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Why are US Stock Markets Falling and Can You Benefit from the Slump?

US stock markets

US stock markets have fallen for two consecutive days and futures point to a gap down opening today also. Why are US stock markets falling and can you benefit from the slump?

Dow Jones futures were down 1.6% in pre markets today while the S&P 500 was down 1.3%. The tech-heavy Nasdaq was down 1%. Nasdaq closed in the green yesterday also even as other indices closed with losses.

How stock markets globally performed today

Looking at other major markets, stocks were mixed in Asia. China’s Shanghai Composite Index gained 0.46% while South Korea’s KOSPI gained 0.62%. However, Japan’s Nikkei lost 0.29%. Indian stocks were the worst performer in Asia today and the benchmark Nifty Index tumbled 1.5%.

However, European stocks were down between 1.5-3% today. Germany’s DAX Index was the worst performer in early trade and was down nearly 3%. UK’s FTSE 100 fell the least among major European stock markets but was still down 1.6%.

S&P 500

Why are US stock markets falling?

There are three main reasons behind the recent plunge in US stock markets. Firstly, coronavirus cases have spiked in the US as well as parts of Europe. Lockdown measures are back in some European countries and we could see more countries announce lockdown measures in a bid to control the spread of the virus.

Secondly, the stimulus talks between the Republicans and Democrats have been stalled and the likelihood of a stimulus before next week’s presidential election looks quite dim now. The previous round of stimulus helped the US economy recover from the pandemic’s impact. Federal Reserve chairman Jerome Powell has also called upon lawmakers for fiscal stimulus on more than one occasion.

Pre-election volatility

Finally, US stock markets are repricing themselves ahead of the upcoming presidential elections. Donald Trump might contest the elections in case he does not emerge victorious in the elections. US stock markets had tumbled in 2000 after the election results were contested. However, along with the contested election, weak earnings had also dampened US stock market sentiments that year.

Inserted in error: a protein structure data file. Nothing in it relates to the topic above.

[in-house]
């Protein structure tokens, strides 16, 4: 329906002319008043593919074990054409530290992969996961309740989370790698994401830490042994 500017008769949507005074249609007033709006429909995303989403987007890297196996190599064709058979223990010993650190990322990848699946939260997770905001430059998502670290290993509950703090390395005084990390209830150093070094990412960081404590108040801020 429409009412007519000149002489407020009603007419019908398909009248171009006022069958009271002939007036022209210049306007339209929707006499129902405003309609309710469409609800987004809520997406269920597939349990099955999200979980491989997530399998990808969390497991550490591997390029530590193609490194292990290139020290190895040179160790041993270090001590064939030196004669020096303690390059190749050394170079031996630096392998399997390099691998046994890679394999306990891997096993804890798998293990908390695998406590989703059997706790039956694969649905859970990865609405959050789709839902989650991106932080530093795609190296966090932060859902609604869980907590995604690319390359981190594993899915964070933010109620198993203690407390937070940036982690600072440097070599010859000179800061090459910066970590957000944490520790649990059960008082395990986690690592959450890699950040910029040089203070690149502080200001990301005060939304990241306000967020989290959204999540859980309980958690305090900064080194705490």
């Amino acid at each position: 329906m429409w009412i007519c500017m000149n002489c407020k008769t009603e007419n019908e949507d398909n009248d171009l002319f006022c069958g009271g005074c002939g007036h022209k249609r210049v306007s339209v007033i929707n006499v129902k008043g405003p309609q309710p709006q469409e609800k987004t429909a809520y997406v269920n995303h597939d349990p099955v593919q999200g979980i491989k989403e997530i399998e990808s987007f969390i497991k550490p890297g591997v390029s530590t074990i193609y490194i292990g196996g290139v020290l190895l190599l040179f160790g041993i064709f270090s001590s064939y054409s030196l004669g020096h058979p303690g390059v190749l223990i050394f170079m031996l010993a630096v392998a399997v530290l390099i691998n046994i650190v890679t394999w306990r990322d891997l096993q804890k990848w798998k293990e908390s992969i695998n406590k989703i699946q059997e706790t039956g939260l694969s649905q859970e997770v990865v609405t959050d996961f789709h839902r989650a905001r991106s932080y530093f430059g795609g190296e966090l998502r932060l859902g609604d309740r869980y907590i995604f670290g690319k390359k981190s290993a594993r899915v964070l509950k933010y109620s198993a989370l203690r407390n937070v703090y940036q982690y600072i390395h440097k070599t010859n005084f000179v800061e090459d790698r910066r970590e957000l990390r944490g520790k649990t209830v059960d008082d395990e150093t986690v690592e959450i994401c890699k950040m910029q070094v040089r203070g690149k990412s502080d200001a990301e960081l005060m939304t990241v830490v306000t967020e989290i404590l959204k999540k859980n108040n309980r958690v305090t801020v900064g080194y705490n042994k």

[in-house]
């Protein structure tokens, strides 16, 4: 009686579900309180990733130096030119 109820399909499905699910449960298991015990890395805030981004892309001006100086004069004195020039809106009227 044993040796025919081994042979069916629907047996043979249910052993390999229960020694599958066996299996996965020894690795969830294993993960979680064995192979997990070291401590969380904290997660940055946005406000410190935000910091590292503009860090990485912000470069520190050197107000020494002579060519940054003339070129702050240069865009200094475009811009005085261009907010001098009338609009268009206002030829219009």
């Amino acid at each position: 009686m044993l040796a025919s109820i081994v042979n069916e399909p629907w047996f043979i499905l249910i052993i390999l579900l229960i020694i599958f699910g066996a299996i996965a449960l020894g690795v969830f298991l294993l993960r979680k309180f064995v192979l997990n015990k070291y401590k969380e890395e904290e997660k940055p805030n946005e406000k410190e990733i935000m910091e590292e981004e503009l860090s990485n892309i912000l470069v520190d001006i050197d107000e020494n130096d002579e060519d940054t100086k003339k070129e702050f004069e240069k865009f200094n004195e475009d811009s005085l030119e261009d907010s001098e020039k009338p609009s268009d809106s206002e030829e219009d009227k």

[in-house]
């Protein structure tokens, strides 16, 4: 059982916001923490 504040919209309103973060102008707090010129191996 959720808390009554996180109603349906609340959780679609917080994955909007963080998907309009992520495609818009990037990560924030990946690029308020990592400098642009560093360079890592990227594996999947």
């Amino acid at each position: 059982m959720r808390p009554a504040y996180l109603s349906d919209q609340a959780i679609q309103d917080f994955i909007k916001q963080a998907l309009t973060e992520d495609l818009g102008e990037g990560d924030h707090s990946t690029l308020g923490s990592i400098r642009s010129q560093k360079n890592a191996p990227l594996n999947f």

Mark Mobius sees a “double top” in S&P 500

Legendary investor Mark Mobius sees a double top in the S&P 500. A double top is a bearish technical indicator where a stock makes consecutive tops with a small fall in between. “It is interesting if you are a technician, you look at the S&P 500 and it looks like a double top is forming, which is quite dangerous, so I think people are quite concerned not only about who will win, but whether there is going to be a hung election,” said Mobius.

He added, “I think a lot of investors, not only in the U.S. but around the world, are watching this very, very carefully because they know a downturn in the U.S. market will affect everybody.”

US stock markets in 2020

Despite the pandemic, US stock markets have been strong this year. The S&P 500 is up 4.9% for the year. The index hit a new record high last month. However, tech stocks have since come off their 2020 highs.

How to benefit from the plunge in US stock markets

Volatility in US stock markets has risen over the last couple of days and we could see it remain elevated over the next week as markets brace for the elections. One way to play the volatility is to buy an ETF that tracks the volatility index. These ETFs rise in value when the volatility rises while they fall with a fall in volatility.

By investing in an ETF, you get returns that are linked to the underlying index after accounting for the fees and other transaction costs. There is a guide on how to trade in ETFs.

You can also go short on the US stock markets using several instruments including CFD or Contract for Difference. We’ve compiled a list of some of the best brokers for CFDs.

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Users should remember that all trading carries risks and users should only invest in regulated firms. Views expressed are those of the writers only. Past performance is no guarantee of future results. The opinions expressed in this Site do not constitute investment advice and independent financial advice should be sought where appropriate. This website is free for you to use but we may receive commission from the companies we feature on this site.
Mohit Oberoi

Mohit Oberoi is a freelance finance writer based in India. he has completed his MBA with finance as majors and also holds a CFA charter. He has over 13 years of experience in financial markets. He has been writing extensively on global markets for the last six years and has written over 6,500 articles. He mainly covers metals, electric vehicles, asset managers, and other macroeconomic news. He also loves writing on personal finance and topics related to valuation.